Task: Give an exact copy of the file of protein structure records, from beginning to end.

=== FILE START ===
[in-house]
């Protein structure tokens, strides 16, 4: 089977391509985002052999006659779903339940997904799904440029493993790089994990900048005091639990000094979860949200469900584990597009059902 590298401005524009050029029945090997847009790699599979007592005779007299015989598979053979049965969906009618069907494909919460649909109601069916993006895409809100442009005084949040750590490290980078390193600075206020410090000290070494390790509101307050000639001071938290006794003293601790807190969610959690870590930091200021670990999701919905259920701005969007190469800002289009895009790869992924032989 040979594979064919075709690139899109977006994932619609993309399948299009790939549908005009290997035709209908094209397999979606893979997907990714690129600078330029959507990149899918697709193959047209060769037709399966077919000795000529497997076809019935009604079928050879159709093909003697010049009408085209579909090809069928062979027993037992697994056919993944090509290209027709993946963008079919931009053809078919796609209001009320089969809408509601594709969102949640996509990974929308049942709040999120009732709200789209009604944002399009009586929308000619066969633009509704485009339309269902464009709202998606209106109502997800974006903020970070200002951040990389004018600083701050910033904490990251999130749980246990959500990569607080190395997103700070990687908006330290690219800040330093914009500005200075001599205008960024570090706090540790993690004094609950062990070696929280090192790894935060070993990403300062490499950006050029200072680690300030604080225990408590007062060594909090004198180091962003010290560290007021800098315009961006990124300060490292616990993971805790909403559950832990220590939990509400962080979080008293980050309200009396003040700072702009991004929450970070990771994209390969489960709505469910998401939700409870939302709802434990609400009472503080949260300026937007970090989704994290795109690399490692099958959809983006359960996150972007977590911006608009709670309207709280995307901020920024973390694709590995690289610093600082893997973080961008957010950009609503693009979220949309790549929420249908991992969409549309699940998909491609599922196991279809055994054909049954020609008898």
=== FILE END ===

[in-house]
């Protein structure tokens, strides 16, 4: 089977391509985002052999006659779903339940997904799904440029493993790089994990900048005091639990000094979860949200469900584990597009059902 590298401005524009050029029945090997847009790699599979007592005779007299015989598979053979049965969906009618069907494909919460649909109601069916993006895409809100442009005084949040750590490290980078390193600075206020410090000290070494390790509101307050000639001071938290006794003293601790807190969610959690870590930091200021670990999701919905259920701005969007190469800002289009895009790869992924032989 040979594979064919075709690139899109977006994932619609993309399948299009790939549908005009290997035709209908094209397999979606893979997907990714690129600078330029959507990149899918697709193959047209060769037709399966077919000795000529497997076809019935009604079928050879159709093909003697010049009408085209579909090809069928062979027993037992697994056919993944090509290209027709993946963008079919931009053809078919796609209001009320089969809408509601594709969102949640996509990974929308049942709040999120009732709200789209009604944002399009009586929308000619066969633009509704485009339309269902464009709202998606209106109502997800974006903020970070200002951040990389004018600083701050910033904490990251999130749980246990959500990569607080190395997103700070990687908006330290690219800040330093914009500005200075001599205008960024570090706090540790993690004094609950062990070696929280090192790894935060070993990403300062490499950006050029200072680690300030604080225990408590007062060594909090004198180091962003010290560290007021800098315009961006990124300060490292616990993971805790909403559950832990220590939990509400962080979080008293980050309200009396003040700072702009991004929450970070990771994209390969489960709505469910998401939700409870939302709802434990609400009472503080949260300026937007970090989704994290795109690399490692099958959809983006359960996150972007977590911006608009709670309207709280995307901020920024973390694709590995690289610093600082893997973080961008957010950009609503693009979220949309790549929420249908991992969409549309699940998909491609599922196991279809055994054909049954020609008898």